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(BBSRC DTP) A computational model for improving catalytic rate in enzymes.


Faculty of Biology, Medicine and Health

Manchester United Kingdom Biochemistry Bioinformatics Biophysics Computational Chemistry Structural Biology

About the Project

Directed evolution of enzyme activity is an established methodology, generating biocatalysts that are of benefit for biotechnology, for example in bioenergy production [Turner 2009]. Such work typically involves mutation of amino acids lining an active site, with random traversal of this restricted sequence space coupled to experimental screening for activity. We would like to understand better the relationships between sequence, structure, and enzyme activity. Considering the influence of mutations on both substrate specificity and catalytic rate, in very simple terms, steric and charge complementarity in the ground state map to specificity, whereas complementarity in the transition state influences rate. Relatively little work has been carried out to support models for rate variation as compared to those for modulation of specificity. An interesting feature is that rate (kcat) can be altered by changes at some distance from the active site [Currin et al 2015], laying down a challenge for the construction of predictive models. Since charge often plays a major role in transition state stabilisation [Singh et al 2014], it makes sense to ask whether measured activity data correlate with calculated charge interactions in a chemical model for transition and ground states. A precedent for this approach lies in the observation that redox potentials of heme groups correlate with computed charge interactions with the protein environment [Zheng & Gunner 2009]. Thus physicochemical modelling allows us to understand variation in key biological and biotechnological properties. This computational PhD project will combine the expertise of 3 groups within the MIB to develop a predictive model for enzyme rate change upon engineering and redesign. It will focus on charge interactions, but include other effects where appropriate, such as flexibility. Briefly, and noting expertise within the supervisory team, developing chemical models for ground and transition states is key for this work (Sam de Visser), informed by docking of substrates (Sam Hay), followed by calculations of enzyme – ground/transition state interactions over a wide range of engineered sequences and modelled structures (Jim Warwicker) [Ivanov et al 2017]. In practical terms there is cross-over in the expertise of the team, a central theme is that we aim to better understand enzyme action through the use of both focussed studies on well-characterised enzymes and more broadly across enzyme families. The project will make predictive models available at our http://www.protein-sol.manchester site. An early task, for web delivery, is to develop more simple visualisations of electric field than are available currently.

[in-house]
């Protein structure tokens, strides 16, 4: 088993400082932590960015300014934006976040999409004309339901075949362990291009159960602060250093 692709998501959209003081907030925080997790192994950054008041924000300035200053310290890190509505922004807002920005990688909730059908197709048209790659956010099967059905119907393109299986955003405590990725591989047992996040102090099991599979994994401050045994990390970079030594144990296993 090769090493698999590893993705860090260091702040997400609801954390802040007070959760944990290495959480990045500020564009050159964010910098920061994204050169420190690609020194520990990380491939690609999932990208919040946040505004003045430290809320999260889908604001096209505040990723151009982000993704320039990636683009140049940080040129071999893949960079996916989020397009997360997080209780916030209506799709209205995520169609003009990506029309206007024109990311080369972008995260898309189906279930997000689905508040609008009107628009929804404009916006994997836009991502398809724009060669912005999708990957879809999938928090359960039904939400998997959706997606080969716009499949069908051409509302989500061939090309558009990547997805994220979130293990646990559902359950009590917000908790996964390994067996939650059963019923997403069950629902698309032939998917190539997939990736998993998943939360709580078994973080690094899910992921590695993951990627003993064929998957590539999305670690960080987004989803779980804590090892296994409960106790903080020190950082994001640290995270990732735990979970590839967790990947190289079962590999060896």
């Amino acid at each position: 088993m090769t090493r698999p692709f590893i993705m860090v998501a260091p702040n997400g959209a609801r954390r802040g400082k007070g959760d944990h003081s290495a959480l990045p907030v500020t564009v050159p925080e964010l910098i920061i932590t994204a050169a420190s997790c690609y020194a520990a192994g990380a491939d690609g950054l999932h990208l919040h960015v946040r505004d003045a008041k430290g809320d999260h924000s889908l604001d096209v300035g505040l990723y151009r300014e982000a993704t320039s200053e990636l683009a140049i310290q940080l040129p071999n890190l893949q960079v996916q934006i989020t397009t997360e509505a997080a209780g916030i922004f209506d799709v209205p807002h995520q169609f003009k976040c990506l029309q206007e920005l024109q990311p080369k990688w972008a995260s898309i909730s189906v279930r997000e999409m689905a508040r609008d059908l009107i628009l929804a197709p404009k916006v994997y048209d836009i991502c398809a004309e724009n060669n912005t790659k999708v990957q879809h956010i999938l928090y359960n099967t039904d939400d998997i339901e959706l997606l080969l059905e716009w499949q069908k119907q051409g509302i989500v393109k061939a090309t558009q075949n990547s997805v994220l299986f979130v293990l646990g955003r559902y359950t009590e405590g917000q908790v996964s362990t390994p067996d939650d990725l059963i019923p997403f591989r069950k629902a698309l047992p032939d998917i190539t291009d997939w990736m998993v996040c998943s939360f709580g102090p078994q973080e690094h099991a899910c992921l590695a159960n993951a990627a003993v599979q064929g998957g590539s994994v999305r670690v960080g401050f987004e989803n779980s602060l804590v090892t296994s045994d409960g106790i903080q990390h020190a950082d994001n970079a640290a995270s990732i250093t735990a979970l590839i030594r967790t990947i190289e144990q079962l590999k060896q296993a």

http://personalpages.manchester.ac.uk/staff/j.warwicker/
http://www.manchester.ac.uk/research/sam.devisser/research
https://www.research.manchester.ac.uk/portal/sam.hay.html


Entry Requirements:
Applicants must have obtained, or be about to obtain, at least an upper second class honours degree (or equivalent) in a relevant subject.

UK applicants interested in this project should make direct contact with the Principal Supervisor to arrange to discuss the project further as soon as possible. International applicants (including EU nationals) must ensure they meet the academic eligibility criteria (including English Language) as outlined before contacting potential supervisors to express an interest in their project. Eligibility can be checked via the University Country Specific information page (https://www.manchester.ac.uk/study/international/country-specific-information/).
If your country is not listed you must contact the Doctoral Academy Admissions Team providing a detailed CV (to include academic qualifications – stating degree classification(s) and dates awarded) and relevant transcripts.

Following the review of your qualifications and with support from potential supervisor(s), you will be informed whether you can submit a formal online application.

To be considered for this project you MUST submit a formal online application form - full details on how to apply can be found on the BBSRC DTP website http://www.manchester.ac.uk/bbsrcdtpstudentships

Funding Notes

Funding will cover UK tuition fees/stipend only. The University of Manchester aims to support the most outstanding applicants from outside the UK. We are able to offer a limited number of scholarships that will enable full studentships to be awarded to international applicants. These full studentships will only be awarded to exceptional quality candidates, due to the competitive nature of this scheme.

Equality, diversity and inclusion is fundamental to the success of The University of Manchester, and is at the heart of all of our activities. The full Equality, diversity and inclusion statement can be found on the website View Website

References


Currin A, Swainston N, Day PJ, Kell DB (2015) Chem Soc Rev 44:1172.
Ivanov SM, Cawley A, Huber RG, Bond PJ, Warwicker J (2017) PLoS One 12:e0185928.
Singh MK, Chu ZT, Warshel A (2014) J Phys Chem B 118:12146.
Turner NJ (2009) Nat Chem Biol 5:567.
Zheng Z, Gunner MR (2009) Proteins 75:719.

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